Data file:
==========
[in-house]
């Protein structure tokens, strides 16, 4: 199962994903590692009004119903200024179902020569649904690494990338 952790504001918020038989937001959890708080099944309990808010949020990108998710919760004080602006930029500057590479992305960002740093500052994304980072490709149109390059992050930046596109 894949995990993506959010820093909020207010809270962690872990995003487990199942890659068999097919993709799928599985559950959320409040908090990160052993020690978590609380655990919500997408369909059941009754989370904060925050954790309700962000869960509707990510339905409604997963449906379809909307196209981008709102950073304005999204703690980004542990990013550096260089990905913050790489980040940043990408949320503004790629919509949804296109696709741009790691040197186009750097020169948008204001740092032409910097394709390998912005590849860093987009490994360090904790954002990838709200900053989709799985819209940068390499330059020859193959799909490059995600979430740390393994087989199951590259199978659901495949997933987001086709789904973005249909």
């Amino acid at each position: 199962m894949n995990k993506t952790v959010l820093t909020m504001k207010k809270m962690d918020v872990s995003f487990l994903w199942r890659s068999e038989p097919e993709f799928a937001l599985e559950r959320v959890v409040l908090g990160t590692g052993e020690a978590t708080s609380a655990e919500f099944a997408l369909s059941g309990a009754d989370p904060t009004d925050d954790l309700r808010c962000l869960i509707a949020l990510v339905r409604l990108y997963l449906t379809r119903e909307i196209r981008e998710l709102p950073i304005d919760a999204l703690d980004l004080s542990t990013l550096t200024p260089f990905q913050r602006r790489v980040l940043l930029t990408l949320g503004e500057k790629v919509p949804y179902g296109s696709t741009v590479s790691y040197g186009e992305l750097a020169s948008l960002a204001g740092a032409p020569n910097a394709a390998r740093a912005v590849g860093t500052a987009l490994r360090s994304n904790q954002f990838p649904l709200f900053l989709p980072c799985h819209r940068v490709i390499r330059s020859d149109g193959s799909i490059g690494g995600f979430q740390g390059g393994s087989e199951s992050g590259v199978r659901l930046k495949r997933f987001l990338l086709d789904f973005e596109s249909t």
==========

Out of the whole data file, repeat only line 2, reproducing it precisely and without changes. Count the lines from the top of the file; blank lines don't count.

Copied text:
């Protein structure tokens, strides 16, 4: 199962994903590692009004119903200024179902020569649904690494990338 952790504001918020038989937001959890708080099944309990808010949020990108998710919760004080602006930029500057590479992305960002740093500052994304980072490709149109390059992050930046596109 894949995990993506959010820093909020207010809270962690872990995003487990199942890659068999097919993709799928599985559950959320409040908090990160052993020690978590609380655990919500997408369909059941009754989370904060925050954790309700962000869960509707990510339905409604997963449906379809909307196209981008709102950073304005999204703690980004542990990013550096260089990905913050790489980040940043990408949320503004790629919509949804296109696709741009790691040197186009750097020169948008204001740092032409910097394709390998912005590849860093987009490994360090904790954002990838709200900053989709799985819209940068390499330059020859193959799909490059995600979430740390393994087989199951590259199978659901495949997933987001086709789904973005249909």